For the first time ever, biologists have regenerated an organ in a living animal. They did so by manipulating a single protein in elderly mice that makes their bodies rebuild their thymuses, an organ of the immune system. It's the first time an organ has been repaired with a chemical trigger and not via stem cell regeneration.

Read more...








09 Apr 06:50

Fast Forward

by Greg Ross

http://www.google.com/patents/about?id=id8fAAAAEBAJ

If a “dog year” is equivalent to seven human years, then time passes seven times more quickly for dogs than for humans. So in 1990 Rodney Metts invented a novelty watch that reflects this by advancing at seven times normal speed. This is a reminder as much to you as to your pet:

If a dog is kept locked in the basement of a house during an eight or nine hour day, for example, while its owner is away, the elapsed time on the dog watch will be 56 to 63 hours, or approximately two and one-half days. A one-hour ride in an automobile will register seven hours on a dog watch. Thus the value in dog time of a human activity will become quickly apparent.

That’s the actual patent figure. Part 10 is “dog.”

05 Apr 06:39

Asked and Answered

by Greg Ross

A college professor once offered the following creative final exam: Write a suitable final exam for this course and supply a key. The first paper handed in read ‘Final Exam: Write suitable final exam for this course and supply a key. Key: Any reasonable variation of the previous sentence = 100%.’

– Michael Stueben, Twenty Years Before the Blackboard, 1998

31 Mar 00:00

Shouldn't Be Hard

(six hours later) ARGH. How are these stupid microchips so durable?! All I want is to undo a massive industrial process with household tools!
01 Apr 00:00

Lorenz

01 Apr 18:09

Somebody out there will be okay with your weirdness.

by Jessica Hagy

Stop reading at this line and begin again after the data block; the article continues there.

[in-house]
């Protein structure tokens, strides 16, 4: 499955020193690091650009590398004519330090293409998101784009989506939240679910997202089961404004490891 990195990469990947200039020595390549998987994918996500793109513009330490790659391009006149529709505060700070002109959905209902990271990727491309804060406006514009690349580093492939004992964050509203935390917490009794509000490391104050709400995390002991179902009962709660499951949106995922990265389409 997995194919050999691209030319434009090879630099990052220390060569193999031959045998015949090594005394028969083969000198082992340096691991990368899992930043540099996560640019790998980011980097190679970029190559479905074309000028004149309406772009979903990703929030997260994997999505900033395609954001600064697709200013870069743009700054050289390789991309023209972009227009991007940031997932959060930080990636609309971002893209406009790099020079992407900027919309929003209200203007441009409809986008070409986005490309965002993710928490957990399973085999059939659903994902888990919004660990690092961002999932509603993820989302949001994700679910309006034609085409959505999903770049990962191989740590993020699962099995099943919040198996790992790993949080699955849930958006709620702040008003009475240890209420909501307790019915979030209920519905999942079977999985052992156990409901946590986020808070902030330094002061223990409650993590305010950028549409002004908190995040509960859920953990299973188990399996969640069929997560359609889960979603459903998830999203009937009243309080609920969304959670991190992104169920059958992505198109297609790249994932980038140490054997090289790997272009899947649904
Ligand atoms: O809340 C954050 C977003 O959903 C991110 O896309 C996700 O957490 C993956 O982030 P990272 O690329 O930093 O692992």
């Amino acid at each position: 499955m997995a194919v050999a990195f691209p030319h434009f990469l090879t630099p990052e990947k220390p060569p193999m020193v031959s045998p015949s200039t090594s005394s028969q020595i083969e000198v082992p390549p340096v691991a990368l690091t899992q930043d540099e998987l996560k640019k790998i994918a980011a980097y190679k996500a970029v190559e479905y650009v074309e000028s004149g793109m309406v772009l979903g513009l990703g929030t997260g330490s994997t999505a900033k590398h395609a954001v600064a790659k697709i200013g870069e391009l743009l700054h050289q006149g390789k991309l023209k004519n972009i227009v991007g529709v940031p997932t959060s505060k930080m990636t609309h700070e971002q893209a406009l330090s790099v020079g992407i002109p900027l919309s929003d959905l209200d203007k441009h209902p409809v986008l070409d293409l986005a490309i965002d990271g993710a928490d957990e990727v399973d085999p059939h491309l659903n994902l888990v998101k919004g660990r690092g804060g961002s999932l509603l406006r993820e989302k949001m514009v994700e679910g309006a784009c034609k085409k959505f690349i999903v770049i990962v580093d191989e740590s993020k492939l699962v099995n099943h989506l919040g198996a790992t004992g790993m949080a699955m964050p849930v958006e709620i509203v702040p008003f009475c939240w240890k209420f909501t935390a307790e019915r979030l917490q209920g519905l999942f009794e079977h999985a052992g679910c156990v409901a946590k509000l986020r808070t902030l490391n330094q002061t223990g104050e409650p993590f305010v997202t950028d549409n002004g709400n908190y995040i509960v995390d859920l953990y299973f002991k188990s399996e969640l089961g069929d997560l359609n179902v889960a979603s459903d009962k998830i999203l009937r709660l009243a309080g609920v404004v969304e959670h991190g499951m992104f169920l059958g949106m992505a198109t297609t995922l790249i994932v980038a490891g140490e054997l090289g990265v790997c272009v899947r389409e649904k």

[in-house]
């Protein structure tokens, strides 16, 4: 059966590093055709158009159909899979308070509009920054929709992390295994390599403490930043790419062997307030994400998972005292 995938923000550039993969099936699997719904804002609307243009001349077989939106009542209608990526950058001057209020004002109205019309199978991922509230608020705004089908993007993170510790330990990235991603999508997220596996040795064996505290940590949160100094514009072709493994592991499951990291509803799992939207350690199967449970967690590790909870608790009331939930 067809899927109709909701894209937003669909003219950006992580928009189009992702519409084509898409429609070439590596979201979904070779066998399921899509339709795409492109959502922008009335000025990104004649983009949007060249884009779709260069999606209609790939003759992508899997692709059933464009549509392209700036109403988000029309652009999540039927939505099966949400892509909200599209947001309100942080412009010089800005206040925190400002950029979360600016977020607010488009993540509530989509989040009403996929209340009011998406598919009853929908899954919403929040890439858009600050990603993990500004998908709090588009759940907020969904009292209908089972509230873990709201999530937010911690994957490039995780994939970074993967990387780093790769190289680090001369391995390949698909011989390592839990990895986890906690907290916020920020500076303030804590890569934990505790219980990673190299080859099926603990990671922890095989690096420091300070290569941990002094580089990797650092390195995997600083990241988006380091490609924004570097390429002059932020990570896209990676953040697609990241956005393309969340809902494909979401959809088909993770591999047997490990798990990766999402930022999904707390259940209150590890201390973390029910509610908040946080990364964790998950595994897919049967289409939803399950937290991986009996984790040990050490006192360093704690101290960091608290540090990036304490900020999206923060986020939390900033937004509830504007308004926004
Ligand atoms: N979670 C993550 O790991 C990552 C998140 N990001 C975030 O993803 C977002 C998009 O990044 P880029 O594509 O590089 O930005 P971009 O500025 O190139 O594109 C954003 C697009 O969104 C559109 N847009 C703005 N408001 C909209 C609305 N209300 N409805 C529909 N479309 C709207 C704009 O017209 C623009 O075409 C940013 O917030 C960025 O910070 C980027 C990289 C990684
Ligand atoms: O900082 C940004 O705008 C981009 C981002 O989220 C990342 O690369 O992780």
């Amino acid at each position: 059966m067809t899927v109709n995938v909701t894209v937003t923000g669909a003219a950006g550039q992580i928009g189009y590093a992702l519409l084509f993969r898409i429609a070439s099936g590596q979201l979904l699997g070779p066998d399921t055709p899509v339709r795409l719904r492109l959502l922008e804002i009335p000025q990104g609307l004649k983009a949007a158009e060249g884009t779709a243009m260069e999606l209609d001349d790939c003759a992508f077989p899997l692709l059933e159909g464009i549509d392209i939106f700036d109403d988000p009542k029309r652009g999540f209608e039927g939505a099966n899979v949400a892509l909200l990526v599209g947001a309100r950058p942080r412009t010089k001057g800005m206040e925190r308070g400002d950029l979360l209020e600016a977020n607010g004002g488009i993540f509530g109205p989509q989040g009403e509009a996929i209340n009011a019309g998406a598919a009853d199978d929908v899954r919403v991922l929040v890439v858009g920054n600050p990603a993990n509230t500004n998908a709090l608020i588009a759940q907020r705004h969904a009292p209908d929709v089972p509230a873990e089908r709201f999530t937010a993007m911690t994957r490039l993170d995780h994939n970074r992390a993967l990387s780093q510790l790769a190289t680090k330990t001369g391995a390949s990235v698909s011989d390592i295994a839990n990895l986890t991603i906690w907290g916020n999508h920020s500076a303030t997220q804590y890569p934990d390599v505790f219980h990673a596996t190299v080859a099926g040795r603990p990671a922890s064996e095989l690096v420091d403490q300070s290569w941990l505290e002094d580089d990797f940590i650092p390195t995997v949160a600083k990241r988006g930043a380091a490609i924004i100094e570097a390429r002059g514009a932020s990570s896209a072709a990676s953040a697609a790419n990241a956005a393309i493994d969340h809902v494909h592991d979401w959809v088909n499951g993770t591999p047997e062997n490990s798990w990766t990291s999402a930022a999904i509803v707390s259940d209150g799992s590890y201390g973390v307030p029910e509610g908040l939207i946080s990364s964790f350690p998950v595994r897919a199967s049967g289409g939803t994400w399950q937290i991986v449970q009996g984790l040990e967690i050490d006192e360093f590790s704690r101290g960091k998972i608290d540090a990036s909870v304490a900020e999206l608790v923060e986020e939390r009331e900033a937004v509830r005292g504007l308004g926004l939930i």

it's a matter of preference

Share and Enjoy:DiggStumbleUpondel.icio.usFacebookTwitterGoogle Bookmarks

26 Mar 00:00

03.26.2014

New Cyanide and Happiness Comic.
21 Mar 21:00

Diction-fairy

by Cory Doctorow

Behold! The Diction-fairy! From This City's Lungs/Kelsey Parks.

"Diction-fairy" (via Seanan McGuire)

    






23 Mar 04:00

March 23, 2014


Whee!
12 Mar 14:36

Funny Book-Related Photos

by Brian Herzog

I'm heading to PLA today, and will try to post highlights of the conference over the next couple days. In the meantime, here's some random photos I saw online recently:

Bringing book covers to life...

acting out book covers

 

This seems so much better than calling the Police or a collection agency...

grim reaper book collection

 

I know we've all felt this way at one time or another...

blue book display
20 Mar 04:00

March 20, 2014

06 Mar 22:09

“Anglo-Foreign Words”

by Greg Ross

Walter Penney of Greenbelt, Md., offered this poser in the August 1969 issue of Word Ways: The Journal of Recreational Linguistics. Below are five groups of English words. Each group appears also in a foreign language. What are the languages?

  1. aloud, angel, hark, inner, lover, room, taken, wig
  2. alas, atlas, into, manner, pore, tie, vain, valve
  3. ail, ballot, enter, four, lent, lit, mire, taller
  4. banjo, chosen, hippo, pure, same, share, tempo, tendon
  5. ago, cur, dare, fur, limes, mane, probe, undo

Click for solution …

07 Mar 23:20

Oh my god why isn't this Michonne from The Walking Dead Barbie real

by Rob Bricken

Oh my god why isn't this Michonne from The Walking Dead Barbie real

If there were a divine creator who loved us and watched over us, this Michonne Barbie doll would be a real product I could buy right this instant. But instead it's a beautiful figure custom-made by Park Seoung and it taunts me with its perfection, forever out of my reach.

Read more...